However, the employer does not have to replace the common law entitlements with the statutory entitlements.  They may instead choose to replace it with some formula for determining severance pay that falls somewhere between the statutory entitlements and common law.  If the employer truly wished to, they could even replace it with a formula that would exceed the common law entitlements.

Calculating Severance Pay in Ontario 

Being terminated from work is a stressful experience for anybody. Emotions run high as you have to figure out your next steps, and money is obviously a primary concern. Your rights to severance pay and termination pay will depend on the circumstances of your termination.

The first thing you should do, before signing anything, is contact a lawyer to review the severance package that your employer has offered you. An experienced employment lawyer can tell you if you are receiving all of the entitlements owed to you under the law, and give advice on how to maximize your severance package. Sadly, many employees walk away with less severance than they are owed.

Please note that “severance package” and “severance pay” refer to different things. The term severance package is generally used to describe the total payout that a terminated employee will receive. Severance pay, on the other hand, is a term in the Employment Standards Act. It compensates employees for losses (like loss of seniority) that happen when a long-term employee is fired. In order to qualify for severance pay an employer must have worked for the employer for at least five years and the employer must either have a payroll of $2.5 million or have severed 50+ employees in a six-month period as a result of a business closure.

There are two main scenarios in which Ontarians are terminated; with cause and without cause.

Terminated With Cause

It is a high bar to terminate someone with cause in Canada. Generally, there must be some serious misconduct that harms the employment relationship, such as theft, violence, fraud rising to the level of gross misconduct. The reason for the high bar is that in the event of willful misconduct, an employee will not receive any termination or severance pay. If you are an employee who has been fired for cause, you should absolutely reach out to a lawyer to review the circumstances of your dismissal.  You may have a case for wrongful dismissal.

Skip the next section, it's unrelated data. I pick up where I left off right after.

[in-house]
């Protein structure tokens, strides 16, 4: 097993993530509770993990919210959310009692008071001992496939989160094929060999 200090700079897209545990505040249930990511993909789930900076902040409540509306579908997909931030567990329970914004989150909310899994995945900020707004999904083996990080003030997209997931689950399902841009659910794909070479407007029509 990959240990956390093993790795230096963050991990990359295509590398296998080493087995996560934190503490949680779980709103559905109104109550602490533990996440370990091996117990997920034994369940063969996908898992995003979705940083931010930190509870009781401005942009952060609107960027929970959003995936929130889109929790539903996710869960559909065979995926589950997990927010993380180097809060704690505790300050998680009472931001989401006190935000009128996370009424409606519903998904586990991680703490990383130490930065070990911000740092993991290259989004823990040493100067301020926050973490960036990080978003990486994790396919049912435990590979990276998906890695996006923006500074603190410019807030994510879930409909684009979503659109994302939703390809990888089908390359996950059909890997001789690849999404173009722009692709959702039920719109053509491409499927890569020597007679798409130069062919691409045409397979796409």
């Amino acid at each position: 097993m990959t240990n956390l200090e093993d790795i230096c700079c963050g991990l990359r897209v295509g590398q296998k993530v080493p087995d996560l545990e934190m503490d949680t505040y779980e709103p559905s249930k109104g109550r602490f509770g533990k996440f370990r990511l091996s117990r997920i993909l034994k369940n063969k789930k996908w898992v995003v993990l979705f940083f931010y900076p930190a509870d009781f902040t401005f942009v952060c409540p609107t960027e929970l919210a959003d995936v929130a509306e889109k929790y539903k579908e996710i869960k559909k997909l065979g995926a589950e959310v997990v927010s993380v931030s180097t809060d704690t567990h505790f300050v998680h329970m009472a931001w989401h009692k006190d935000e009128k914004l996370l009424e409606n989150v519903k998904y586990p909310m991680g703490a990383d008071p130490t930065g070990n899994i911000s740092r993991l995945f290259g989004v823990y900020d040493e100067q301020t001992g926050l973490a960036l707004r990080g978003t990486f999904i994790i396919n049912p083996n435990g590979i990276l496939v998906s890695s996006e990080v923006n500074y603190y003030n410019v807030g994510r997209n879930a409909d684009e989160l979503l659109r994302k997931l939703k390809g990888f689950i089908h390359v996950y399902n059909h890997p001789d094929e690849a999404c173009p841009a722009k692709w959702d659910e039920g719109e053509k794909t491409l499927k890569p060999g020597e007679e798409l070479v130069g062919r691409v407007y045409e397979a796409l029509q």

Terminated Without Cause

In Ontario, you can be terminated without cause, so long as your employer provides the appropriate amount of “notice” or “pay in lieu of notice”. The Employment Standards Act sets out minimum entitlements that a terminated employee receives. This is based on the length of service. However, employers are only allowed to provide this minimum amount if they included an enforceable termination provision in your employment contract. This is actually quite tricky for employers. The provision must be explicit, unequivocal and a valid term of the employment agreement. Even technical violations of the Employment Standards Act may render the provision void.

If that happens, or if there is no termination provision at all, the employee is actually entitled to common law reasonable notice. This is usually a much higher amount than the minimums set out in the Employment Standards Act.

When the court determines common law reasonable notice, they will consider such factors as the length of employment, the employee’s position, the reason for dismissal, the employee’s compensation and whether the employer acted fairly and in good faith. These are several examples. The maximum notice period available is typically 24 months, though there are always exceptions for egregious behavior.

Please note that all of these factors would be weighed and the particular circumstances of each case need to be examined to determine the appropriate amount of reasonable notice.

Contact the legal professionals at Ball Professional Corporation for assistance to make sure you receive any entitlements owed to you upon termination.

Common Law: What does Payment in Lieu of Reasonable Notice mean?